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'This Is My Child': our long-planned campaign on children with additional needs

(402 Posts)

MNHQ have commented on this thread. Read here.

RowanMumsnet (MNHQ) Mon 10-Jun-13 12:51:07

Hello

As some of you will remember, we started this thread a few months back to get your input about a possible campaign around children with additional needs.

The thread was hugely informative - thanks very much to everyone who gave their views. Many of you were asking for a broadly-focused campaign encompassing visible and non-visible disabilities among children, teenagers and adults, and across many platforms (poster advertisements, television campaigns and so on). Much as we'd like to do this sort of thing in an ideal world, realistically we're bound by the resources that are available to us. We've also found, over the years, that campaigns with a very specific focus can do much better than those with more general messages. In addition, we're mindful that many of the big campaigning organisations in this space have already undertaken more general awareness-raising campaigns to do with capacities and needs of people with disabilities, and we try not to re-invent the wheel (although we're always happy to add our voice to such campaigns when asked).

So we've decided to go with an awareness-raising campaign focused on the ways in which caring for a child with additional needs can change a family's life, and the myths about disability that can have negative impacts on such children and their carers. We're going to call it This Is My Child (again, thanks for all the input) as we think it's simple, arresting and suits the aims of the campaign best.

We're going to be addressing myths like:

MYTH: children with behavioural disabilities are just naughty and need a firm hand
MYTH: people in receipt of disability-related payments are likely to be 'scroungers'
MYTH: children with additional needs in mainstream schooling are drawing resources and attention away from other children
MYTH: it's easy to get a Blue Badge and mobility vehicles
MYTH: a non-expert can accurately judge the capacities and potential of a child with additional needs

We're going to be putting up a myth-busting page (similar to our We Believe You myth-buster here) which will be heavily featured across the site and promoted from our social media accounts, hopefully with some mainstream press coverage. We're also going to be featuring guest blogs on the topic and holding an event on Twitter using the hashtag #thisismychild; watch this space for details.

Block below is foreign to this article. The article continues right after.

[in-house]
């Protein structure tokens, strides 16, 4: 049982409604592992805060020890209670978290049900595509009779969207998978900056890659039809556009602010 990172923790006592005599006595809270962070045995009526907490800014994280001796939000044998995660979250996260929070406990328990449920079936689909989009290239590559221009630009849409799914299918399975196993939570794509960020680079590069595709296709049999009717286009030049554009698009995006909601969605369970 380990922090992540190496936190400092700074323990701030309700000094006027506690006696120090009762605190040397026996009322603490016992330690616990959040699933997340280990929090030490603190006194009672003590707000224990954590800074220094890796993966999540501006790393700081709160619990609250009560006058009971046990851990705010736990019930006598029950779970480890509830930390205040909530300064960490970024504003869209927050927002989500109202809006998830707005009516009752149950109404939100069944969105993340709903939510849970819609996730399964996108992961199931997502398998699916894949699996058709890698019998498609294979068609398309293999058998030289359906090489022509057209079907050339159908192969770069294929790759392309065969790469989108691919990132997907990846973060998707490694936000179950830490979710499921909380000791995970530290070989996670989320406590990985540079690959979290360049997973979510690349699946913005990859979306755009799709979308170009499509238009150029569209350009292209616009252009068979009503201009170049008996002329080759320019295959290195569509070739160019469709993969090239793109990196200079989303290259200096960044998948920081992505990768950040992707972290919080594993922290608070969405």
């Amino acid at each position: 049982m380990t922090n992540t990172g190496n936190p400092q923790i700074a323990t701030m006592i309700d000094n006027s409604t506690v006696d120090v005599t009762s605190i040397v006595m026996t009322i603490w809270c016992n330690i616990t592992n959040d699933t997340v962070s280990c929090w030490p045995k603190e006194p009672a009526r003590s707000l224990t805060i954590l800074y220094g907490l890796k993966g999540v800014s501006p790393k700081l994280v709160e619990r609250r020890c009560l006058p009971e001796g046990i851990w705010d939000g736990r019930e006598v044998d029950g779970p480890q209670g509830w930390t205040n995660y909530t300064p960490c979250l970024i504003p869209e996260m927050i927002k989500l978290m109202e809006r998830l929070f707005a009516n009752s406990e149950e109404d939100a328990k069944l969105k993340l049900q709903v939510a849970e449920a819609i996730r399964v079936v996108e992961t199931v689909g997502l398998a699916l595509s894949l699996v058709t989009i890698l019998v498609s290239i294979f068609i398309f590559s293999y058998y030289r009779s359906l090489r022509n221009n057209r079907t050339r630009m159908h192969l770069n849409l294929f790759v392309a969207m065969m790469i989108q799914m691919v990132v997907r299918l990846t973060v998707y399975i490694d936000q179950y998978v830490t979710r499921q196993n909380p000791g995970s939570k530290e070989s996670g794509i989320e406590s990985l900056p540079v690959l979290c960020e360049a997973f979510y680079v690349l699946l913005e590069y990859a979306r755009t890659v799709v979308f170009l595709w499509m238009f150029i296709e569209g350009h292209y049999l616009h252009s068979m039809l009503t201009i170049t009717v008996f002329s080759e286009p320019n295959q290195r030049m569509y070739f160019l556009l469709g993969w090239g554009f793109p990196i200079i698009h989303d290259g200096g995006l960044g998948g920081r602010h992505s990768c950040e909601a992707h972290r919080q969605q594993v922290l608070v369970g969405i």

There are a few things we'd really like your help with:

1) Do let us have suggestions for myths you'd like busted (there's a limit to how many we can do, but it would be great to hear your thoughts).
2) Do you have any Top Tips for how to deal with situations in which you - particularly as a parent or carer - have been subject to ignorant or hostile responses from members of the public when out and about with your child? We'd love to put together a list of ninja ways to defuse, inform or simply get rid.
3) To go with the 'This Is My Child' theme, we're asking for MNers who are parents of or carers for children with additional needs to send in pictures of their child, which we will use for a photo gallery on the site. These can be completely anonymous and needn't be linked to your RL or MN name if you'd rather not; the idea is to personalise the issue for members of the public. If you'd be up for doing this, do please send in a digital photo (a roughly 500-pixel-sized image in a jpg, gif or png format) along with a caption (which can be pretty much anything you please: 'This is my child. He's eight and he loves Star Wars' - that sort of thing) to contactus@mumsnet.com, with the subject heading 'This Is My Child, FAO Campaigns Team'.

Thanks for reading this far <wipes brow> - as ever, do please let us know what you think.

sickofsocalledexperts Mon 10-Jun-13 13:39:58

Fantastic news, thank you. Putting the power of Mumsnet behind those of us dealing with our children's SEN means a lot.

One myth I would like to tackle is that words like retard or mong aren't hurtful and are "just a bit of fun" or "ok because everyone else uses them, even in Hollywood films".

My son has autism and learning difficulties, but calling him a retard is as hurtful to us as a racist word would be.

The other myth, or rather an old style of behaving that I think needs reintroducing for a gentler society, is "it is rude to stare". "Care, don't stare" would be my mantra.

My boy will make funny movements and sounds in public, and I understand that children will stare, but adults should know better. We were always taught it's rude to stare, but today no-one says that. It is hurtful to be gawped at, or abused, when out and about. Let's make it unacceptable to give abuse to the disabled, just as it is now totally unacceptable to level racist abuse.

googlyeyes Mon 10-Jun-13 13:57:05

I very much appreciate this campaign going ahead, and This Is My Child is great. Because DS1 IS my child...I carried him, gave birth to him and love him and want the very best for him, in exactly the same way as my other 2 children, and in exactly the same way as parents of NT children.